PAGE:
However, interest in CFRTPs has grown rapidly across multiple industries including automotive, aerospace, and sporting goods, because of intrinsic advantages over thermoset counterparts: Despite these advantages, extensive use of thermoplastic matrices has been restricted by the high melt viscosities and melting temperatures. To ensure proper impregnation of fiber beds and void removal, high-performance CFRTP parts must therefore be processed at high pressure and temperature.
Barbara Sadowy October 15, Prodrive Composites has developed a process for manufacturing recyclable composite components that can satisfy future end-of-life requirements without any compromise in the performance of the original parts. Called P2T Primary to Tertiarythe process not only simplifies recycling, but endows a composite material with the potential to fulfil three or more useful lifetimes.
P2T composites do not require heat or pressure during manufacture, which means there is no need for an autoclave, reducing costs and enabling the scaling up of production without major investment. The basis of the process is the use of a reactive thermoplastic resin instead of the more usual thermosetting type; a plastic monomer is reacted with a catalyst in the presence of the fibres to produce a cured laminate.
Prodrive believes it is the first to develop this technique, which emerged through a development programme with an automotive OEM customer who required a high-performance structural material with lower environmental impact than conventional composites.
The main barrier to recycling has been the type of resin used; thermosetting resins predominate but these cannot be readily recycled. Thermosetting resins were highly convenient materials to support this supply chain but, as tighter end-of-life regulations are introduced, better alternatives are required.
Composites produced by the P2T process can be recycled multiple times. The highest mechanical properties are obtained during first use of the virgin fibres, enabling highly loaded structural items such as suspension wishbones to be manufactured.
When the secondary part reaches the end of its life, it can be chopped and remoulded into block material with properties suitable for 3-D solid components. This tertiary part can itself be recycled several times until, finally, just the re-melted resin is recovered and the fibres are milled to supply other, lower grade parts.Wide parent rolls of prepreg material are precision slit into slit tapes in widths ranging from 1/8 to 1+ inch.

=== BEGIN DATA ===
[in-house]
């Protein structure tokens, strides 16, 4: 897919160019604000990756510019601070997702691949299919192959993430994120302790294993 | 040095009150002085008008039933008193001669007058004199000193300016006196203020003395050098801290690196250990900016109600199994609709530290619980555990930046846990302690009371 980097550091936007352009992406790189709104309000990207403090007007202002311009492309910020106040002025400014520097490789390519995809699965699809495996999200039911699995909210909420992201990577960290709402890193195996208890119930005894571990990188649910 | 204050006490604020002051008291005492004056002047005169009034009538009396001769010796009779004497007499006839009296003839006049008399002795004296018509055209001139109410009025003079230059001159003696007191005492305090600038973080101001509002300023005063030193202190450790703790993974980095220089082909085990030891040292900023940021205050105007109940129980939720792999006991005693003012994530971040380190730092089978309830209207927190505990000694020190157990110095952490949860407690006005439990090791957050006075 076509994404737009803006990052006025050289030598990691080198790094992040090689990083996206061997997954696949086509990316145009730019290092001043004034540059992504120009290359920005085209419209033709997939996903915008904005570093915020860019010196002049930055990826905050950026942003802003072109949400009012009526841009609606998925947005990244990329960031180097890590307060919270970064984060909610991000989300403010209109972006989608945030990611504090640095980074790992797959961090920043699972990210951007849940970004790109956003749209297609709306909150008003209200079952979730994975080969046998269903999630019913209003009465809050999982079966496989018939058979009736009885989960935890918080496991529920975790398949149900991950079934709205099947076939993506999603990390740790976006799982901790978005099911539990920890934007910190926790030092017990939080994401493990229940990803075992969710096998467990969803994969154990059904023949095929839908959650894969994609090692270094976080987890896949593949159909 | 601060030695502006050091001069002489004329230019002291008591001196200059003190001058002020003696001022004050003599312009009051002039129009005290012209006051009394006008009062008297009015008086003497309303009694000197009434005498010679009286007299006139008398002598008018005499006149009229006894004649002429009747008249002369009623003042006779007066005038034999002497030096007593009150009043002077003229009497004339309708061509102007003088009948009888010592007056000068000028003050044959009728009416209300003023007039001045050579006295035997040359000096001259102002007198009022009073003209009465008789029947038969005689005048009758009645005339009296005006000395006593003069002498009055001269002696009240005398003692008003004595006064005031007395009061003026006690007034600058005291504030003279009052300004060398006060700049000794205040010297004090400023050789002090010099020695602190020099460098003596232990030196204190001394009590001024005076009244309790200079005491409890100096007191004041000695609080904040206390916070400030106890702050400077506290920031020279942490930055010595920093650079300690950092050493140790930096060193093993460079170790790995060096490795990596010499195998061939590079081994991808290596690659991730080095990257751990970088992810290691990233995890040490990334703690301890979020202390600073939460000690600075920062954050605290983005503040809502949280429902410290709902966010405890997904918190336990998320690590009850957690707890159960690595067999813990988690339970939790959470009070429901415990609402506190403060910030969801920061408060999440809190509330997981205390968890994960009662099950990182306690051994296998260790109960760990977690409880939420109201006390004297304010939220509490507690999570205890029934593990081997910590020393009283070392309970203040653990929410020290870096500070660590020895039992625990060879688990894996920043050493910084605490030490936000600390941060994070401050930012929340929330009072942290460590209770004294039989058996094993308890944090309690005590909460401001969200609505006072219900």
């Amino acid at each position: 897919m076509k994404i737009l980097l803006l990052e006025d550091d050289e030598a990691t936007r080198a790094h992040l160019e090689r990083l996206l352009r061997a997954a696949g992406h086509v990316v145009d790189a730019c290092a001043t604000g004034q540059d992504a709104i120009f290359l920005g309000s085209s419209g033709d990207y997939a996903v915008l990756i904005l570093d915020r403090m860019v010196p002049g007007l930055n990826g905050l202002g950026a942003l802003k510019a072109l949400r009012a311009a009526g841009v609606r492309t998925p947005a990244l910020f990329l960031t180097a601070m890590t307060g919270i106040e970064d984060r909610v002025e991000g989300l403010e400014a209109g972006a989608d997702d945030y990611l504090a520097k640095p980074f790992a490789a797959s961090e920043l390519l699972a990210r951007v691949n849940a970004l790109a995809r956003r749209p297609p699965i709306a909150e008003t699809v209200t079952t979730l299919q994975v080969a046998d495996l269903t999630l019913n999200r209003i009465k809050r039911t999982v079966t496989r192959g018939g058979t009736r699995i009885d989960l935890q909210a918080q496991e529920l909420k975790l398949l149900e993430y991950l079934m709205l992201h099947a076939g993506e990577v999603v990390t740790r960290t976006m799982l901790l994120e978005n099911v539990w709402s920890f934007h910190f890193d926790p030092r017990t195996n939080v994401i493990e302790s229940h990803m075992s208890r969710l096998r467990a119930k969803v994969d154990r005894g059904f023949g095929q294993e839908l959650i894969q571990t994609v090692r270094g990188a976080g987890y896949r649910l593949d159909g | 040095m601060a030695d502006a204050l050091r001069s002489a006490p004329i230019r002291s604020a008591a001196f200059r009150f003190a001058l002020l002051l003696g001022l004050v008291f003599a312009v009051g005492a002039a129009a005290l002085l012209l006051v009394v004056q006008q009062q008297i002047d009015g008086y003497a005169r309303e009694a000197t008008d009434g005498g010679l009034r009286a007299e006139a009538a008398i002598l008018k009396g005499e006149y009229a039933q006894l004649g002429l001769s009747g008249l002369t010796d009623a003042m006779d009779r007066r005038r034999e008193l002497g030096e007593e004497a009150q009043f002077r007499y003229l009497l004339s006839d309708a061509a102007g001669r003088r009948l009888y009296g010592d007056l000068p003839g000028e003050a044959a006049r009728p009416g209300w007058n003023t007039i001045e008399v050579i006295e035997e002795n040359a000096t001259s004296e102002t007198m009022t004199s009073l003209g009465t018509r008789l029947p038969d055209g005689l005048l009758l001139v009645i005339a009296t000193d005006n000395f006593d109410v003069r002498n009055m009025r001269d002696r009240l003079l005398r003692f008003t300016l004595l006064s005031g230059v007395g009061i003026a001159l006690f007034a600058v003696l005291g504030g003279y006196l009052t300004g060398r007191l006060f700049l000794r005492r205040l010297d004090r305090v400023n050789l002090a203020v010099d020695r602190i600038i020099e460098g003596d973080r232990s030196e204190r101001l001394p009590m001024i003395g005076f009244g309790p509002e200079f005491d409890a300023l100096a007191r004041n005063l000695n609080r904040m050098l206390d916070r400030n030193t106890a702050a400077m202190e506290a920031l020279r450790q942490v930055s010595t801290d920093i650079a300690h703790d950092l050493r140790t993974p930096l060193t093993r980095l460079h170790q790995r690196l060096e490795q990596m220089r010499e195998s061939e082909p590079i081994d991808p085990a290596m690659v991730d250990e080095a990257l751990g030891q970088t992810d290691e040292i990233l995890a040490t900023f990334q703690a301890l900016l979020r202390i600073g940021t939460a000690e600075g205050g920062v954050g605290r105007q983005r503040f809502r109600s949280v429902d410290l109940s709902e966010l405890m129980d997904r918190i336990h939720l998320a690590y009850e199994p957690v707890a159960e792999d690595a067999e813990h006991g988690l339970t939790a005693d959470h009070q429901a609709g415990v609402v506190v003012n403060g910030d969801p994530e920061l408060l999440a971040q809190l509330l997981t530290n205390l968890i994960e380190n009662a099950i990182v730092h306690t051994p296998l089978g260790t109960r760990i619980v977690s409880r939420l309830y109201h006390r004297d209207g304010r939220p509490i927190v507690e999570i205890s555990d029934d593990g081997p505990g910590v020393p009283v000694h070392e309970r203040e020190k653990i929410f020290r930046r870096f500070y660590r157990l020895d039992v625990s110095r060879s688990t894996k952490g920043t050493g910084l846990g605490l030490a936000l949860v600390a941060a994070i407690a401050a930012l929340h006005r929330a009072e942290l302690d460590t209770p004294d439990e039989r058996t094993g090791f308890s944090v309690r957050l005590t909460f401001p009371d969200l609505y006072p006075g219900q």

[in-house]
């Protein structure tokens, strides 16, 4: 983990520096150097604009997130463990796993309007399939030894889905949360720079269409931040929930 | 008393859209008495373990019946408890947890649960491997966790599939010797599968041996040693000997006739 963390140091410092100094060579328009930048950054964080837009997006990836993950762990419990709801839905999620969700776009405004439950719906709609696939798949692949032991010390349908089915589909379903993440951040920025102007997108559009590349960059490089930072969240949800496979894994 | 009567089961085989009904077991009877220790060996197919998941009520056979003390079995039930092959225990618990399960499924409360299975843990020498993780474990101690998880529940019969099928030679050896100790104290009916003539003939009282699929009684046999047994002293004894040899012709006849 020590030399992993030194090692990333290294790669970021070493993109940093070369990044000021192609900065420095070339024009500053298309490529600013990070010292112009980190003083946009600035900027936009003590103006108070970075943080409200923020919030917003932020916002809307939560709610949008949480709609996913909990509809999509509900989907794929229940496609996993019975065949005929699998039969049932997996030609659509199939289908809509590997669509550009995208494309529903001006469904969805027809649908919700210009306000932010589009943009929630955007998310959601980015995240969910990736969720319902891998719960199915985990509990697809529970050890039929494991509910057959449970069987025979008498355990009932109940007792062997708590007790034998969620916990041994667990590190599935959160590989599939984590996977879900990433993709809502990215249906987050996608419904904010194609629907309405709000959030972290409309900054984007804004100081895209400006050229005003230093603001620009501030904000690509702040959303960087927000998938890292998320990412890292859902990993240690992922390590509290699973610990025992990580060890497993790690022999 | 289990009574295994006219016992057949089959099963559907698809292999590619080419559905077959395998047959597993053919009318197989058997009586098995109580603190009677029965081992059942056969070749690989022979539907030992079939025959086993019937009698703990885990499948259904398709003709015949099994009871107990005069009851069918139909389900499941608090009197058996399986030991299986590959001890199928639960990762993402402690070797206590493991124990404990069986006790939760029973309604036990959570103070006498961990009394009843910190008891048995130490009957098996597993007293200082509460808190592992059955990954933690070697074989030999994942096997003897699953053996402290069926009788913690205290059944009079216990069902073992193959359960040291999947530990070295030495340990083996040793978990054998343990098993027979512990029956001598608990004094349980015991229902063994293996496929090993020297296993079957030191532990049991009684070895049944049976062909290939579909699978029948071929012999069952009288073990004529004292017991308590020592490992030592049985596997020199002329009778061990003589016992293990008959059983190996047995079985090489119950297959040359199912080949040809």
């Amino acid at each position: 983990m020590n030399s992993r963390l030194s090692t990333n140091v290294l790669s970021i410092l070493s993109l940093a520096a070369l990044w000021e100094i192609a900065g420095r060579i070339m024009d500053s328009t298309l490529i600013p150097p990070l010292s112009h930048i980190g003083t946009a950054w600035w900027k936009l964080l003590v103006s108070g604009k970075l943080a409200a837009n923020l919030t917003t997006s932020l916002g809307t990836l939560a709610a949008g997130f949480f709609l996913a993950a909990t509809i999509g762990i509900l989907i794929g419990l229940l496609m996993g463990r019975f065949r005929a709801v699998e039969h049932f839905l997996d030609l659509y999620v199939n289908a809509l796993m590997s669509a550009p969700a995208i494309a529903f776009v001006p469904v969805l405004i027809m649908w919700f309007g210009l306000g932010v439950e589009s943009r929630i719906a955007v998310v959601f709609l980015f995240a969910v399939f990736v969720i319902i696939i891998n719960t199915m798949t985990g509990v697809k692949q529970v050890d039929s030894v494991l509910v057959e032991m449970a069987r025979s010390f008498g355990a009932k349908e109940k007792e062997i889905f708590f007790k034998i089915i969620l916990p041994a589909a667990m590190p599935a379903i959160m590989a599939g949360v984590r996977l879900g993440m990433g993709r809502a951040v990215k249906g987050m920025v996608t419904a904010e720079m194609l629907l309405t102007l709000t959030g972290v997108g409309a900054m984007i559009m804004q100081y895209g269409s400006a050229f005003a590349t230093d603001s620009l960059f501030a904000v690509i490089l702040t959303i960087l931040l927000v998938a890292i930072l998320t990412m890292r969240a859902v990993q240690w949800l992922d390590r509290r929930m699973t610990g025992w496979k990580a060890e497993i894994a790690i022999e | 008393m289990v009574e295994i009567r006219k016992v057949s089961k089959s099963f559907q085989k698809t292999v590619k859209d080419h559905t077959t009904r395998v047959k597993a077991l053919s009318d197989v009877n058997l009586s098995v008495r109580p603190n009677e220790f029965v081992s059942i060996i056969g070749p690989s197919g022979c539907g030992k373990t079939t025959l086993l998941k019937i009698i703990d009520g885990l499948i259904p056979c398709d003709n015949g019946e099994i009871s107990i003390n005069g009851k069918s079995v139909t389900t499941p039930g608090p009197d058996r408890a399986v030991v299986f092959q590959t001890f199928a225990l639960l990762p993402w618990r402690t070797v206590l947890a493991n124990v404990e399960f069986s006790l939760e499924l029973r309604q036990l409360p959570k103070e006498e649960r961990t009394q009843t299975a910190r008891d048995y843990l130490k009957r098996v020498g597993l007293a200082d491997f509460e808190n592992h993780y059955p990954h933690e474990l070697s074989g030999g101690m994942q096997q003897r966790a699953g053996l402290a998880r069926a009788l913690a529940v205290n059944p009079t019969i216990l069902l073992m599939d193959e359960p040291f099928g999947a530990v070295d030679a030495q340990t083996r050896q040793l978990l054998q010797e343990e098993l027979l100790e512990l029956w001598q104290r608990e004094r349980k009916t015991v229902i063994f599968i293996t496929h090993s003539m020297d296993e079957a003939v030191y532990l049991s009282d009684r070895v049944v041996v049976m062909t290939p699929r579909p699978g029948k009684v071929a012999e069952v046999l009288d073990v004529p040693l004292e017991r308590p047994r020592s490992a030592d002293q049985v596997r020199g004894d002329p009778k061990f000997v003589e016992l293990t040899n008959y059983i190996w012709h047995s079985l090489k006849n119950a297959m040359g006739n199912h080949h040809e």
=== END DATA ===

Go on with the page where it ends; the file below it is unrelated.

The tapes are then spooled for use by AFP and ATL fabrication processes.
Although the dominant composite market is the polymer–matrix composites (in particular the thermoset type), other types of composite materials deserve also certain attention when recycling is considered. Thermosetting plastics such as polyurethane and epoxy resins, by contrast, cannot be remelted; these are usually ground or shredded for use as fillers or insulating materials. So-called biodegradable plastics include starches that degrade upon exposure to sunlight (photodegradation), but a . THERMOPLASTIC COMPOSITES B. S. Panigrahy1, A. Rana2, P. Chang3, However problem of recycling and limited petroleum Plastics can be broadly classified in two groups, thermoplastic and thermoset. A thermoplastic is a material that can be processed or molded on application of .
Thermoplastic and thermoset resins have similar performance characteristics, and both can be combined with carbon, glass or other fibers to form prepreg systems.
Page 2 Figure 1 – A Programmed Epoxy Thermoset Conversion into its Thermoplastic Counterpart . Past work with this material has examined how the cleavage functions in the presence of fibers and the effect on the post-recycled fiber performance .
TenCate Advanced Composites’ Global Director Product and Market Strategy, Dr John Darlington, is presenting a white paper on the compound benefits of a hybrid composite, spanning thermoset and thermoplastic technologies, for aerospace applications during the Aerospace Conference Programme on day 2 of the event.
Recycling of thermosetting polymers: Their blends and composites Epoxy resins possess high resistance to chemicals and corrosion. Also, possess moderate toughness, flexibility and excellent mechanical and electrical behavior.
It is also used as outstanding adhesives for different substrates.
Total composite recycling is achieved using a specific chemical recycling process, whereby the fibers and thermoset can be separated, recovered, and reused. Key to Connora’s technology is the transformation of the thermoset into its thermoplastic counterpart.
Although the dominant composite market is the polymer–matrix composites (in particular the thermoset type), other types of composite materials deserve also certain attention when recycling is considered.